All of the sudden spring equinox is upon us, and with it the first day of spring in the northern hemisphere. Today on the 20th of March is when the day and night are equal in length in most parts of the world, and then the sun crosses the equator line and the northern hemisphere begins to be tilted towards it. The days have grown longer for a good three months now since winter solstice, but now many places in the northern hemisphere begin to have longer daylight hours than hours of darkness. I can feel the light in the early morning even before I wake up, and I love it! Never mind that we still have a thick layer of snow on the ground and that the temperature stays on the freezing side. Time invariably flows and soon enough the snow will melt. Like my mother used to say: "this too shall pass".
Passing time doesn't only mean we have things to look forwards to. It also means we sometimes need to say goodbye too. And so it is with one of my favourite old Maple trees in the garden at Stensund. I have been following its wellbeing for a good many years now, as it has succumbed to fungus and old age. Sadly it is a bit too near the house to be comfortably left to fall down at its own leisure, and so after a particularly violent winter storm when it creaked and moaned enough to keep us up at night I decided it was time to take it down before it crashes into the kitchen. The tree surgeon was called, and on a sunny day last week he turned up to do his work. I always marvel at people with jobs like that, as I nearly fainted just by looking at him swing high up in the tree with the chainsaw at full speed and no care in the world. Gingerly he cut it down to a few meters above ground, leaving as much as could be considered safe for curious climbing children visiting the garden. Later on we will make a tree sculpture of it to pay respect to the beautiful miracle that nature is, in all its phases from birth through to decay and death.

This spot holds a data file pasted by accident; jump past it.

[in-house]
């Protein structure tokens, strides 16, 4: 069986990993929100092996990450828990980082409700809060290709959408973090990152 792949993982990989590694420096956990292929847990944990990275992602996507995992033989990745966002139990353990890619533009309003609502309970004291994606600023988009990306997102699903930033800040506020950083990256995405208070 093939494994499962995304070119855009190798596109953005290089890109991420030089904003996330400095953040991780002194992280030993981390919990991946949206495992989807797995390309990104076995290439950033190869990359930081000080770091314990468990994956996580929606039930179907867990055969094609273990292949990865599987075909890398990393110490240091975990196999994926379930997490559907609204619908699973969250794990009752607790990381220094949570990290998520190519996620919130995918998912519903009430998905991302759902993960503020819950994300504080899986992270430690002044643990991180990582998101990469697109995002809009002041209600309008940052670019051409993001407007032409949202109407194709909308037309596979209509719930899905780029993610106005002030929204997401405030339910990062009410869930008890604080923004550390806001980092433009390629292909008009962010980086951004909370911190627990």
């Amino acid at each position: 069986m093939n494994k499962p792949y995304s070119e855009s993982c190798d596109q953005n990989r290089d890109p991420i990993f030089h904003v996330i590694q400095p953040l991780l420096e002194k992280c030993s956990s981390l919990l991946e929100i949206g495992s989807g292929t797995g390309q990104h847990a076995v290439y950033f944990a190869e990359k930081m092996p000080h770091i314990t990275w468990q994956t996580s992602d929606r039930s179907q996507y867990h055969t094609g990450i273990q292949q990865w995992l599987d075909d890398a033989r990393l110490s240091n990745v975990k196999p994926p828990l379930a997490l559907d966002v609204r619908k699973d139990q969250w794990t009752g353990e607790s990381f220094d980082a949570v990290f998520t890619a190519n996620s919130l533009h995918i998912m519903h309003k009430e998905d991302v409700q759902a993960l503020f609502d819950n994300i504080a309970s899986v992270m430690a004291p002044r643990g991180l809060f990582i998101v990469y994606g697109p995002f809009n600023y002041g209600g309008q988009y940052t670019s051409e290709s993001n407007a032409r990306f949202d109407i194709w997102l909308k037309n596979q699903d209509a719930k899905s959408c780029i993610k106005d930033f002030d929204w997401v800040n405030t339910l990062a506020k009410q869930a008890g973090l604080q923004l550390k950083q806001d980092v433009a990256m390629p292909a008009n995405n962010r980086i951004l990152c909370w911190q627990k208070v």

In the sunniest side of the garden I am suddenly delighted to find the first few snowdrops poking their heads up. A bit shy they still keep their nodding heads in tight buds, but just you wait and see! They sit ever so sweetly in my woodland garden, and I always rejoice at how early this part of the garden starts to come back to life in the spring. "I must plant more shrubs in here," I think for the umpteenth time, but it is a hopeless project. Never mind how many shrubs I've planted as our resident Peter Rabbit always gets the better of me in the grand scheme of things, and what he does't get the the voles most definitely will as they feast on the roots all throughout winter. Mind you, Luna the cat has been exemplary this year and caught quite a few critters as she is most keen to impress the youngsters in the red house. To them she brings dead mice and voles, but to me she brings them inside while they are still alive. I wonder what she is trying to say here...?
Meanwhile back at the ranch my darling chicken are also feeling the spring in their souls, and suddenly some of the grey ones have started to lay eggs! Such sweet little first eggs they are too, as the chicken are only still young and it will take until summer for them to produce normal sized eggs. I never knew this before having my own chicks hatch, that egg size depends on not only the breed of the chicken but also her age. Neither - apparently - did my ladies who all seem quite surprised at their accomplishments!